Well, the Obama administration warned educators not to expect continued funding increases in the post-ARRA era, and they were right.
Pay no attention to the big numbers being bandied about for school modernization ($30 billion!) and teacher stabilization ($25 billion!) that are being cited as part of the FY13 budget. These are really provisions within a reworked American Jobs Act that was first introduced last fall and gained so little traction at the time that the administration saw fit to reintroduce it now.
No, the real number to focus on is the $1.72 billion (+2.5 percent) increase in discretionary spending for the Department of Education, most of which, unfortunately from the K–12 perspective, is for a new $1 billion college affordability competition (higher education’s version of the Race to the Top program).
The mainstays of federal K–12 funding—Title I, IDEA, 21st Century Community Learning Centers, English Language Acquisition grants, TRIO, Gear Up, and career and technical education—are all funded at last year’s levels.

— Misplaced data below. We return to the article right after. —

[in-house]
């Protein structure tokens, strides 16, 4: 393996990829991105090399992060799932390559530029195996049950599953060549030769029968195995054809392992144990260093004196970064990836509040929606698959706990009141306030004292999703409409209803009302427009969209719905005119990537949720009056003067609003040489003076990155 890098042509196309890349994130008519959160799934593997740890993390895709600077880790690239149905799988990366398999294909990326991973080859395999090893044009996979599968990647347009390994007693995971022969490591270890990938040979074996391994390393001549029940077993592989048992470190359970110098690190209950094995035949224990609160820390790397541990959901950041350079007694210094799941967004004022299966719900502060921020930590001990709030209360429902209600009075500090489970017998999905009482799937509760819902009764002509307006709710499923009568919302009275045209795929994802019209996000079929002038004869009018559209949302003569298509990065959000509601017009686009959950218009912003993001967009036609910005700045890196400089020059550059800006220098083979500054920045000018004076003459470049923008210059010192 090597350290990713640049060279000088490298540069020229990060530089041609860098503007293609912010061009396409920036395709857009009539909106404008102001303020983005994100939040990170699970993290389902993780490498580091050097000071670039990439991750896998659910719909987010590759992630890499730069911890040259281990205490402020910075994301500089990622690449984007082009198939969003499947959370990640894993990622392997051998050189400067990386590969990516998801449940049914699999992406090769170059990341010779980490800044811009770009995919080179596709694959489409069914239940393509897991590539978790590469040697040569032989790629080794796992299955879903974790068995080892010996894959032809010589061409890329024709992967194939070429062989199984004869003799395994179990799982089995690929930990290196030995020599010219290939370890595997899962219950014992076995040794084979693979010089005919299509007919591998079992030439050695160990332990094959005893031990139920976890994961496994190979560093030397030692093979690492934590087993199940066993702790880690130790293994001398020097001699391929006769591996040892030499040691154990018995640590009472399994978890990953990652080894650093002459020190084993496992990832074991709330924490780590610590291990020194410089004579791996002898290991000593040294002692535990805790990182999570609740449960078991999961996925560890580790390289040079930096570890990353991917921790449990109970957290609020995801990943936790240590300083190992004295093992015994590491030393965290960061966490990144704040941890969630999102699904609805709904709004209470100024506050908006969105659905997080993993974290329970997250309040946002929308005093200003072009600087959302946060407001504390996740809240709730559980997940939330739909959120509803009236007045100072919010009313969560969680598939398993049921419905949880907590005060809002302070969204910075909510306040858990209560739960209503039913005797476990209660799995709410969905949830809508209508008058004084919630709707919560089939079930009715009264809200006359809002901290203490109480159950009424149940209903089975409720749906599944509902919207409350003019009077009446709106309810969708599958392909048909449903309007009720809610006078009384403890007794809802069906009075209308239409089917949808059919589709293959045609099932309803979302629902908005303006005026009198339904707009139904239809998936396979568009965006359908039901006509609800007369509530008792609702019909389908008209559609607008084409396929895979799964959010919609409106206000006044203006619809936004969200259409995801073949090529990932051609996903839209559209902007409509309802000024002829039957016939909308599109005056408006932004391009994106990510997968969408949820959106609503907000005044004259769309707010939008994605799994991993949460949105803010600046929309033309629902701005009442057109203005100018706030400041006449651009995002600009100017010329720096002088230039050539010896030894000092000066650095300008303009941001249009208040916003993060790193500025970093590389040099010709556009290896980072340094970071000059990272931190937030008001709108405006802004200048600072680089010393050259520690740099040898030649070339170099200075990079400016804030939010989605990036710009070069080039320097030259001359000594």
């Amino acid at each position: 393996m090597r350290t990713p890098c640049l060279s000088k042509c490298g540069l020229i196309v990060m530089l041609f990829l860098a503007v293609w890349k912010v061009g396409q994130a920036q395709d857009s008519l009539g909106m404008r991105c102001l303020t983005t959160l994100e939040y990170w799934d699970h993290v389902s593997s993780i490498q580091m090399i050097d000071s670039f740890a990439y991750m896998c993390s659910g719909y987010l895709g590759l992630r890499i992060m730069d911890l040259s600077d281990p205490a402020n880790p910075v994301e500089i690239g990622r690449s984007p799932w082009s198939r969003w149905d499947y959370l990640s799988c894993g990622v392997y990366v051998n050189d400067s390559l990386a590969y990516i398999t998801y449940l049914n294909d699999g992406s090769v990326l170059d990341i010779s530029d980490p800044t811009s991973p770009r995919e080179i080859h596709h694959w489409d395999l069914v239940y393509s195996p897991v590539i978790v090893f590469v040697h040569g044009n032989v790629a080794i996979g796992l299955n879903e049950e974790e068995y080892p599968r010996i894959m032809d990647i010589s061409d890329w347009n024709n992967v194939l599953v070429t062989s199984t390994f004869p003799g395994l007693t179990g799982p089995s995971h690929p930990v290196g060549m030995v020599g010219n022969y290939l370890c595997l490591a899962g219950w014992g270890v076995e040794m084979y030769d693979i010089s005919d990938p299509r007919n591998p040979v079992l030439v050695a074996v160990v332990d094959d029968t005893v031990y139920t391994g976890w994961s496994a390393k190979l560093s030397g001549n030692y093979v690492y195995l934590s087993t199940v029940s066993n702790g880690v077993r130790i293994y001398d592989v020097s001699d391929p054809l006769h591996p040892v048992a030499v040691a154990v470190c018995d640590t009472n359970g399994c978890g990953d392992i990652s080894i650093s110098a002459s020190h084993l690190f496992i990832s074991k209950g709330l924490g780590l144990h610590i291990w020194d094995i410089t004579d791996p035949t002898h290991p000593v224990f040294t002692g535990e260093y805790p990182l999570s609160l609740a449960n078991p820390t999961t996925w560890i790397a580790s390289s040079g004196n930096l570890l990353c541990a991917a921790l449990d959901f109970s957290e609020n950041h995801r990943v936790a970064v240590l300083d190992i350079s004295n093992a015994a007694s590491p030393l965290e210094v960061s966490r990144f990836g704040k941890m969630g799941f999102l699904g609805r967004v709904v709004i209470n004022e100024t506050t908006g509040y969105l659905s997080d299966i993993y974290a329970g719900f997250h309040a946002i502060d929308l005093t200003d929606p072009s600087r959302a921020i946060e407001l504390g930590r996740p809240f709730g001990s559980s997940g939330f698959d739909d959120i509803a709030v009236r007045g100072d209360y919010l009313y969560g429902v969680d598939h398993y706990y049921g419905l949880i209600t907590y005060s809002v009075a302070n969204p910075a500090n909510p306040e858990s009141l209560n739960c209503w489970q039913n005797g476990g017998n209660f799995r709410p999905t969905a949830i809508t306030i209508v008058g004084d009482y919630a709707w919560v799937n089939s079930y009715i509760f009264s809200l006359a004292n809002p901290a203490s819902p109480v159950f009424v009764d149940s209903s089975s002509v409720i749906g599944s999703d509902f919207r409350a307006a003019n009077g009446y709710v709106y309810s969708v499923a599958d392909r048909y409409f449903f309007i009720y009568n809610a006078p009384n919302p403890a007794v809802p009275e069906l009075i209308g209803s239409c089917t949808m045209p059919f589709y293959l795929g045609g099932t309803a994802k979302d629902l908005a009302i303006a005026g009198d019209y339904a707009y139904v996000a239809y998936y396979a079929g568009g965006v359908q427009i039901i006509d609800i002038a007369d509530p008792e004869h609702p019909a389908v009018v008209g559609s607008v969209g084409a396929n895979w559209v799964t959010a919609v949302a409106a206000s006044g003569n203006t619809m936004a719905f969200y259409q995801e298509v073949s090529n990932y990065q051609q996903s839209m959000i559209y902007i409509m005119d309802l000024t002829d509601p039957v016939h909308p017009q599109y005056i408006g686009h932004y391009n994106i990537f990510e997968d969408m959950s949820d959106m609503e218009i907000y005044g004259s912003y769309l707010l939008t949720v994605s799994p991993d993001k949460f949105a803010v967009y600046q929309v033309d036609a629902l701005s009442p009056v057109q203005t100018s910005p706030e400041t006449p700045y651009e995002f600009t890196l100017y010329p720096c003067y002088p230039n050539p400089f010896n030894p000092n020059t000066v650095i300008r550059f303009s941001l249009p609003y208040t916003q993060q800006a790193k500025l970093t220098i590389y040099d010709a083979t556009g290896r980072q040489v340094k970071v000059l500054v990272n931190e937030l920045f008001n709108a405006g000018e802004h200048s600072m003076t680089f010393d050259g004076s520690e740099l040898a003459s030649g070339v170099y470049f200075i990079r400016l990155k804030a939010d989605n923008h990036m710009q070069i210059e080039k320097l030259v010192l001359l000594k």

Even worse, the FY13 request again proposes to consolidate separate grant programs for Teaching American History, economic education, Arts in Education, and civics into a single pot for which the various subject disciplines would compete against one another. The same proposal was made last year and the folly of that approach is borne out in FY12’s stark numbers for those programs.
Under the consolidation plan, the subject grants became a target of congressional budget cutters because each program didn’t have a specific dollar figure associated with it. Thus,
- Teaching American History went from $119 million in FY10, to $46 million in FY11, to 0 in FY12.
- Foreign language assistance went from $27 million in FY11 to 0 in FY12.
All told, the subject grant programs that used to be funded at $102 million in FY11 are now down to a meager $90 million in FY13. All that is standing between the complete elimination of funding for these well-rounded programs is the $25 million currently received by Arts in Education—sure to be a target for reduction again later this year.
This is a bleak budget request. K–12 educators will have to fight hard this year just to preserve the existing funding they are getting via Title I, IDEA, and the well-rounded subjects.